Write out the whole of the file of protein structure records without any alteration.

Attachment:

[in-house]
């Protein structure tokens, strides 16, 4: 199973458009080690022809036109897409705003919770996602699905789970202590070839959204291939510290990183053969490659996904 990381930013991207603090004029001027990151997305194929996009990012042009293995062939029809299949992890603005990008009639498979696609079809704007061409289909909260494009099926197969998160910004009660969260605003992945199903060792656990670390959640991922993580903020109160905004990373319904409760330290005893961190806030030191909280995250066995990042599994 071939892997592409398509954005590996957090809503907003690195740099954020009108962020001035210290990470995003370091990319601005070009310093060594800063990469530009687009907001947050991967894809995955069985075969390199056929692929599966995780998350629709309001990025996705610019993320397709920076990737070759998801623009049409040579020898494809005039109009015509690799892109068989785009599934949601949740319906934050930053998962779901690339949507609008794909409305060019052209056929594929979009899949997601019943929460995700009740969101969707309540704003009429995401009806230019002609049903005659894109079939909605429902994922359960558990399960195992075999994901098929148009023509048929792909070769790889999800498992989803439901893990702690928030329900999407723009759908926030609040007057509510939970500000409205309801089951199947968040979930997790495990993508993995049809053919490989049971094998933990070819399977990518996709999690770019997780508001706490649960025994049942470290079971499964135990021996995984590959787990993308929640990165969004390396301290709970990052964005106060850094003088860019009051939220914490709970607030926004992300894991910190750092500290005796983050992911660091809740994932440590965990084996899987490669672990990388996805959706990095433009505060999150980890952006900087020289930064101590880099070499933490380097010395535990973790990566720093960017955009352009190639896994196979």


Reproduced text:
[in-house]
């Protein structure tokens, strides 16, 4: 199973458009080690022809036109897409705003919770996602699905789970202590070839959204291939510290990183053969490659996904 990381930013991207603090004029001027990151997305194929996009990012042009293995062939029809299949992890603005990008009639498979696609079809704007061409289909909260494009099926197969998160910004009660969260605003992945199903060792656990670390959640991922993580903020109160905004990373319904409760330290005893961190806030030191909280995250066995990042599994 071939892997592409398509954005590996957090809503907003690195740099954020009108962020001035210290990470995003370091990319601005070009310093060594800063990469530009687009907001947050991967894809995955069985075969390199056929692929599966995780998350629709309001990025996705610019993320397709920076990737070759998801623009049409040579020898494809005039109009015509690799892109068989785009599934949601949740319906934050930053998962779901690339949507609008794909409305060019052209056929594929979009899949997601019943929460995700009740969101969707309540704003009429995401009806230019002609049903005659894109079939909605429902994922359960558990399960195992075999994901098929148009023509048929792909070769790889999800498992989803439901893990702690928030329900999407723009759908926030609040007057509510939970500000409205309801089951199947968040979930997790495990993508993995049809053919490989049971094998933990070819399977990518996709999690770019997780508001706490649960025994049942470290079971499964135990021996995984590959787990993308929640990165969004390396301290709970990052964005106060850094003088860019009051939220914490709970607030926004992300894991910190750092500290005796983050992911660091809740994932440590965990084996899987490669672990990388996805959706990095433009505060999150980890952006900087020289930064101590880099070499933490380097010395535990973790990566720093960017955009352009190639896994196979």